The gluteal (backside) muscles are very important muscles of posture and locomotion. They can also produce symptoms of sciatica when in a state of spasm. Today’s sedentary lifestyle means that for much of the day they are being strained and compressed by the act of sitting. Consequently they can become spasmed, weak and faulty. An easy way to stretch them and stimulate blood flow is to cross one leg over the other and with your back straight, lean forward till you feel a stretch in your buttock. Hold for 20 seconds, then relax. Repeat 3 times both sides. Try changing a couple of variables to explore a better stretch by pushing down or up on the knee, shifting the foot across, or leaning your body slightly to the right or left of centre as you lean into the stretch position.

Alternatively, you can lie on your back, and with one hand on your knee, and the other on your ankle pull the shin smoothly across to the opposite shoulder. As in the sitting version, try to change the pressure and angle you exert onto the ankle, shin or knee till you find a position of maximum tension.

Another alternative favoured by many sportspeople is to lay on your back and cross one leg over the other. Then taking hold of the back of the uncrossed thigh, pull towards your chest, using it to lever the crossed leg up also.

5. Gluteal kickbacks

It is also important to strengthen the gluteal muscles, so try the following exercise.

Stand with your weight on one leg, leaving the other a centimetre or so off the ground, so that it can swing freely. Use a chair for support if necessary.

Remain relaxed and straight with your upper body, while you swing your heel backward. At the end of the backward swing squeeze your backside cheek on that side for a second or two, then release and allow the leg to return to the centre point. Do not swing forward. Make sure you don’t arch your back or twist at the waist as you perform the exercise and keep your upper body relaxed. Perform 20 kickbacks on each leg. Then try turning the foot out a little as your perform the kickbacks. You should find it a little more intense. Perform another 20 kickbacks on each leg with the foot turned out.

6. Iliotibial Band stretch (Tensor Fascia Lata)

The side stabiliser muscles can become quite fibrosed and inelastic with poor posture, or more particularly when carrying a weight on the side of your hip (such as mums carrying babies, or carrying a bucket or shopping in one hand). They can often refer pain down the leg, and are known to cause knee pain as well as backache.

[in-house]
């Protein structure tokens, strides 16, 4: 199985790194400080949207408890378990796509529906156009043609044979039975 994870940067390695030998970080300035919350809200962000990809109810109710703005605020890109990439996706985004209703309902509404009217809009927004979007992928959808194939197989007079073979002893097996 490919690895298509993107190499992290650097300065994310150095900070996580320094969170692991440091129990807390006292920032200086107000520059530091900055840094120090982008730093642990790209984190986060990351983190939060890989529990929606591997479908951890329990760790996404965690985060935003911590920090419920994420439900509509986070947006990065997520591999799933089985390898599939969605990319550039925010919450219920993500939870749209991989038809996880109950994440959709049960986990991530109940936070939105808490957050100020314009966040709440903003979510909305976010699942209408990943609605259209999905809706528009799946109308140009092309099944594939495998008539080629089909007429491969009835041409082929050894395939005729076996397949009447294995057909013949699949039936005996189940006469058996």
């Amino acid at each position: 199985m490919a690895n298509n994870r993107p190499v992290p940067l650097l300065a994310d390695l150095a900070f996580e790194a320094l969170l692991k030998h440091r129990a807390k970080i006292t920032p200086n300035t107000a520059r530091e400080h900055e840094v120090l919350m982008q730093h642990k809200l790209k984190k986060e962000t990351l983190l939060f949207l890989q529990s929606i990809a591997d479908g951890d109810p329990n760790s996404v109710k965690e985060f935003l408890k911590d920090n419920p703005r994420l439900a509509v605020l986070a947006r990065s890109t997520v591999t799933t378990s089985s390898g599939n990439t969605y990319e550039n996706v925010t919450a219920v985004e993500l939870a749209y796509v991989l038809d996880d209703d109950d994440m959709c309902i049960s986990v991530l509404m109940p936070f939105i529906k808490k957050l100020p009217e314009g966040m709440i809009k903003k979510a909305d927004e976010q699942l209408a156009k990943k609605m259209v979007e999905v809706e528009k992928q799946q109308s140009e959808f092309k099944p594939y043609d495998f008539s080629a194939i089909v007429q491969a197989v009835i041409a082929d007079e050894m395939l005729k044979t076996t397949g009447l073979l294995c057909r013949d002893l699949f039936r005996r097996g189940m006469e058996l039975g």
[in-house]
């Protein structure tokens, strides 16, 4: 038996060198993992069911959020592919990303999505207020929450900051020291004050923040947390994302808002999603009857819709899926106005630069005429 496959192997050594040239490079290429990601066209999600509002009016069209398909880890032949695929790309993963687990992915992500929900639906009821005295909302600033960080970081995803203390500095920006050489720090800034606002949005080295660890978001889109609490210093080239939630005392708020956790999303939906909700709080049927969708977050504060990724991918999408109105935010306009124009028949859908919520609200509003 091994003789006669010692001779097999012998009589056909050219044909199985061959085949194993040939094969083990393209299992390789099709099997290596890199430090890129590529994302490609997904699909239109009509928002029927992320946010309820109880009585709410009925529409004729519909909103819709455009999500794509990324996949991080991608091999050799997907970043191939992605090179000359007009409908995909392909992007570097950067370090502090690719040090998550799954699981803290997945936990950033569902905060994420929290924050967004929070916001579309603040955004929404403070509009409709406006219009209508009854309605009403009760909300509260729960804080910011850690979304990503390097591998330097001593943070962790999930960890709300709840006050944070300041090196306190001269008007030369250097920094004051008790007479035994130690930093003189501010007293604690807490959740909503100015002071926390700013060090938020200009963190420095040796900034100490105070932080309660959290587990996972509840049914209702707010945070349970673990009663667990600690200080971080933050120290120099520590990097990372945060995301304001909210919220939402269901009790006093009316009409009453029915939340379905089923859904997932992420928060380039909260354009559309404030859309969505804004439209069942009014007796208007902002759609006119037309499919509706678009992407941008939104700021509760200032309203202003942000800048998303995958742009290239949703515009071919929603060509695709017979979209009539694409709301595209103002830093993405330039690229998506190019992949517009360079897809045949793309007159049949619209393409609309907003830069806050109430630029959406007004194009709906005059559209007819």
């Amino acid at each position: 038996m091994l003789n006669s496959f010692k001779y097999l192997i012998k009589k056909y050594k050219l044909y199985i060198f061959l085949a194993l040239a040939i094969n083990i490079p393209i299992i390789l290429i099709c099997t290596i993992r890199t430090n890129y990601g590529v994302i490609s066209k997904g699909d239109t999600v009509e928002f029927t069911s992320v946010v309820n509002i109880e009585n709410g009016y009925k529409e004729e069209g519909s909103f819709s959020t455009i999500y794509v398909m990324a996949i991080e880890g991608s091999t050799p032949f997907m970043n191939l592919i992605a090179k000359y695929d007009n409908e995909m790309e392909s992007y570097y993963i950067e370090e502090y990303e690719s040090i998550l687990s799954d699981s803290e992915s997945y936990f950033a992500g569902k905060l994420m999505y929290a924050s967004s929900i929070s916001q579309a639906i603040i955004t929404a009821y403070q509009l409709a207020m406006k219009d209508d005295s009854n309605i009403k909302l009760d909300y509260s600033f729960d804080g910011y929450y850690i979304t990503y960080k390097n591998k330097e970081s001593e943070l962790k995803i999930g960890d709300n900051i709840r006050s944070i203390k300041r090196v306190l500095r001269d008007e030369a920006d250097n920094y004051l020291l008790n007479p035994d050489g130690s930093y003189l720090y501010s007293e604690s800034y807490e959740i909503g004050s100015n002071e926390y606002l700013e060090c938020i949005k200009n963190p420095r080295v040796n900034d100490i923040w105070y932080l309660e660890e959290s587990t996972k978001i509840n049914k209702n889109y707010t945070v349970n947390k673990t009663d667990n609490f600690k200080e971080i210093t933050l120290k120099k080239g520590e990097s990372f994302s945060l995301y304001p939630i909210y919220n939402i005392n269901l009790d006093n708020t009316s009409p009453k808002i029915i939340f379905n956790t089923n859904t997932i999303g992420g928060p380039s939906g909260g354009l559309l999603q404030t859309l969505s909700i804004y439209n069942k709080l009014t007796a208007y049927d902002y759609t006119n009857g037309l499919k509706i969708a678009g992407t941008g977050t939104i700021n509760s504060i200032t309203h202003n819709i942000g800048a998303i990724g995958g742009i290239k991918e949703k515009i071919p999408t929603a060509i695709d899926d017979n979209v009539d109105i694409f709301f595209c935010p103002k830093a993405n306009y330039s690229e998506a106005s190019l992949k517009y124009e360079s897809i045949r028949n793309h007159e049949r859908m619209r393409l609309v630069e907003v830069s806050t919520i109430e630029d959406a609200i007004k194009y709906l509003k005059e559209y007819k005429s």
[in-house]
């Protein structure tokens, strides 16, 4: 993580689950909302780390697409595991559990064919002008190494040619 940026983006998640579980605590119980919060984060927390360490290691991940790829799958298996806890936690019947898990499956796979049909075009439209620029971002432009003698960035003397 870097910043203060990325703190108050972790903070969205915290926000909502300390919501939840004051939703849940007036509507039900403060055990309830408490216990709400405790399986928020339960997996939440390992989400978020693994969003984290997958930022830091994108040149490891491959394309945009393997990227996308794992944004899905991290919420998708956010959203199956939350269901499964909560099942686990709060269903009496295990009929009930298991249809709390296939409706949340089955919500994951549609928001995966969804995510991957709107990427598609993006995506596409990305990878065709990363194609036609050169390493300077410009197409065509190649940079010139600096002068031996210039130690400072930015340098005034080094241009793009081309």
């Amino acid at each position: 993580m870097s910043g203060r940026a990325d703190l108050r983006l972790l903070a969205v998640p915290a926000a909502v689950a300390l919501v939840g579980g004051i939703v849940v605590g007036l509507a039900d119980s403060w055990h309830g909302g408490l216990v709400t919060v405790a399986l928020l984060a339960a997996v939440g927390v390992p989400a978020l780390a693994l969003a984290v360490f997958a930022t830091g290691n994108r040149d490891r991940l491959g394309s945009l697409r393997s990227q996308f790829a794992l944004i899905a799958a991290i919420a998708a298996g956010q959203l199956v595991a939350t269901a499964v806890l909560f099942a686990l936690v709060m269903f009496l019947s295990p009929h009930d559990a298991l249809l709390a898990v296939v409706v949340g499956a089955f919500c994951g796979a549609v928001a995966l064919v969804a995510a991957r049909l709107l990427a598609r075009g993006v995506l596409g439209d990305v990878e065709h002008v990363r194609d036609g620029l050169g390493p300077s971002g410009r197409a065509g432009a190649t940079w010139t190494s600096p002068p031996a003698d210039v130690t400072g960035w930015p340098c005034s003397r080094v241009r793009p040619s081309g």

To stretch it, stand beside a wall and then cross the wall-side leg behind the other one, keeping the heel on the ground if you can. Lean your hip into the wall, but push your upper body away. You should feel a stretch on the side of your hip. Hold for 20 seconds, then relax. Repeat 3 times both legs.

7. Calf Stretches

Standing in front of a wall, try to place as much of the sole of one foot as you can up against it. You will probably need to bend the other leag a little to do it. Then, keeping the leg straight (knee fully extended), straighten the other leg, lifting yourself up a little. You should feel a stretch in the calf of the leg against the wall. Hold for 20 seconds, then relax. Repeat 3 times each leg.

Then do the same thing again, but this time keep the wall-leg bent at the knee as you perform the stretch.

There is a superficial and deep calf muscle, and to stretch the calves properly you should perform the exercise with knee bent as well as straight.

8. Knee circumduction

Standing with your feet together and your knees slightly bent. Slowly move both knees in a circle, first clockwise, then anticlockwise. Be sure to trace out a circle cleanly and accurately and keep the knees together as you do so.

For a greater challenge, increase the size of the circles.

Additional Considerations

 

  • Many problems higher up in the back can be caused by weak feet and flattened arches. Orthotics can help support your feet so that there is less mechanical strain on the rest of your posture. Call the clinic  on 9822 0588 for an appointment to assess your feet and produce an orthotic that is custom fitted.
  • The soles of the feet can be stimulated by rolling them over a golf ball placed on the floor. Many posture problems, as well as heel spurs and achilles strains can be alleviated with some foot treatment. A reflexology foot massage can also be arranged by appointment.
  • Try to limit wearing of high heels, as they cause long term stresses on the lower limbs, as well as the spine and even the jaw!
  • Mums should carry their toddlers in front of their abdomen, rather than on their hip, as this can cause serious posture strains that may not manifest for several years.
  • When sitting in a chair, be cautious to minimise slouching or sitting on one backside-cheek.